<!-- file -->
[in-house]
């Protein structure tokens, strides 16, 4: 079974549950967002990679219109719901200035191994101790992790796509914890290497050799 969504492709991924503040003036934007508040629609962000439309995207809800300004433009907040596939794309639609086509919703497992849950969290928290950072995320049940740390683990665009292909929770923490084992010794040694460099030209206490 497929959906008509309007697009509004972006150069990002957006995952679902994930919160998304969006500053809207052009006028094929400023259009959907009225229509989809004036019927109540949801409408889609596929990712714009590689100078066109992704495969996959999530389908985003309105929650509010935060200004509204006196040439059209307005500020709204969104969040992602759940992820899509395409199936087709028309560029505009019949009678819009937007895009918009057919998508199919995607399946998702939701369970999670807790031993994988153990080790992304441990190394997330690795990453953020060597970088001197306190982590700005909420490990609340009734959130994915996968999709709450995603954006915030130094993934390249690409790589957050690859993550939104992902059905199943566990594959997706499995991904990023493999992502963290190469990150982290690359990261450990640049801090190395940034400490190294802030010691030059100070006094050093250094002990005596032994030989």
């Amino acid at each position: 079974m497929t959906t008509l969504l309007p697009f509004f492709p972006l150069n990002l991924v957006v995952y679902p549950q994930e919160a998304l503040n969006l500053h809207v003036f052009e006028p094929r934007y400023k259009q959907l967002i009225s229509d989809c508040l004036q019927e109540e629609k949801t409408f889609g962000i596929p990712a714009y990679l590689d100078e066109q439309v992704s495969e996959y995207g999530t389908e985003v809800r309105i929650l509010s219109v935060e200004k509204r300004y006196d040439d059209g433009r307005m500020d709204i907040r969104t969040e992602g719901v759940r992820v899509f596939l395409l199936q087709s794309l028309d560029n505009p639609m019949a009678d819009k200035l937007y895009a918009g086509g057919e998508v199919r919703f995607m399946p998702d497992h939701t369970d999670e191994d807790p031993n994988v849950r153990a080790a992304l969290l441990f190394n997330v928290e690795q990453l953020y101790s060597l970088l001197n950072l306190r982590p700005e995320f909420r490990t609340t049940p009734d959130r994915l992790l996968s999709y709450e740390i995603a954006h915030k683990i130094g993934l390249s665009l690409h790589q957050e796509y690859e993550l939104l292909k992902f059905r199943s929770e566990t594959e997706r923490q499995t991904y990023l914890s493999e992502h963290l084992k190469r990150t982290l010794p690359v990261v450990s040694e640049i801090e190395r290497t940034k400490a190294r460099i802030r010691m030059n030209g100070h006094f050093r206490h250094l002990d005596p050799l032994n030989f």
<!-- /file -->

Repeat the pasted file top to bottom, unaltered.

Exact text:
[in-house]
């Protein structure tokens, strides 16, 4: 079974549950967002990679219109719901200035191994101790992790796509914890290497050799 969504492709991924503040003036934007508040629609962000439309995207809800300004433009907040596939794309639609086509919703497992849950969290928290950072995320049940740390683990665009292909929770923490084992010794040694460099030209206490 497929959906008509309007697009509004972006150069990002957006995952679902994930919160998304969006500053809207052009006028094929400023259009959907009225229509989809004036019927109540949801409408889609596929990712714009590689100078066109992704495969996959999530389908985003309105929650509010935060200004509204006196040439059209307005500020709204969104969040992602759940992820899509395409199936087709028309560029505009019949009678819009937007895009918009057919998508199919995607399946998702939701369970999670807790031993994988153990080790992304441990190394997330690795990453953020060597970088001197306190982590700005909420490990609340009734959130994915996968999709709450995603954006915030130094993934390249690409790589957050690859993550939104992902059905199943566990594959997706499995991904990023493999992502963290190469990150982290690359990261450990640049801090190395940034400490190294802030010691030059100070006094050093250094002990005596032994030989």
């Amino acid at each position: 079974m497929t959906t008509l969504l309007p697009f509004f492709p972006l150069n990002l991924v957006v995952y679902p549950q994930e919160a998304l503040n969006l500053h809207v003036f052009e006028p094929r934007y400023k259009q959907l967002i009225s229509d989809c508040l004036q019927e109540e629609k949801t409408f889609g962000i596929p990712a714009y990679l590689d100078e066109q439309v992704s495969e996959y995207g999530t389908e985003v809800r309105i929650l509010s219109v935060e200004k509204r300004y006196d040439d059209g433009r307005m500020d709204i907040r969104t969040e992602g719901v759940r992820v899509f596939l395409l199936q087709s794309l028309d560029n505009p639609m019949a009678d819009k200035l937007y895009a918009g086509g057919e998508v199919r919703f995607m399946p998702d497992h939701t369970d999670e191994d807790p031993n994988v849950r153990a080790a992304l969290l441990f190394n997330v928290e690795q990453l953020y101790s060597l970088l001197n950072l306190r982590p700005e995320f909420r490990t609340t049940p009734d959130r994915l992790l996968s999709y709450e740390i995603a954006h915030k683990i130094g993934l390249s665009l690409h790589q957050e796509y690859e993550l939104l292909k992902f059905r199943s929770e566990t594959e997706r923490q499995t991904y990023l914890s493999e992502h963290l084992k190469r990150t982290l010794p690359v990261v450990s040694e640049i801090e190395r290497t940034k400490a190294r460099i802030r010691m030059n030209g100070h006094f050093r206490h250094l002990d005596p050799l032994n030989f």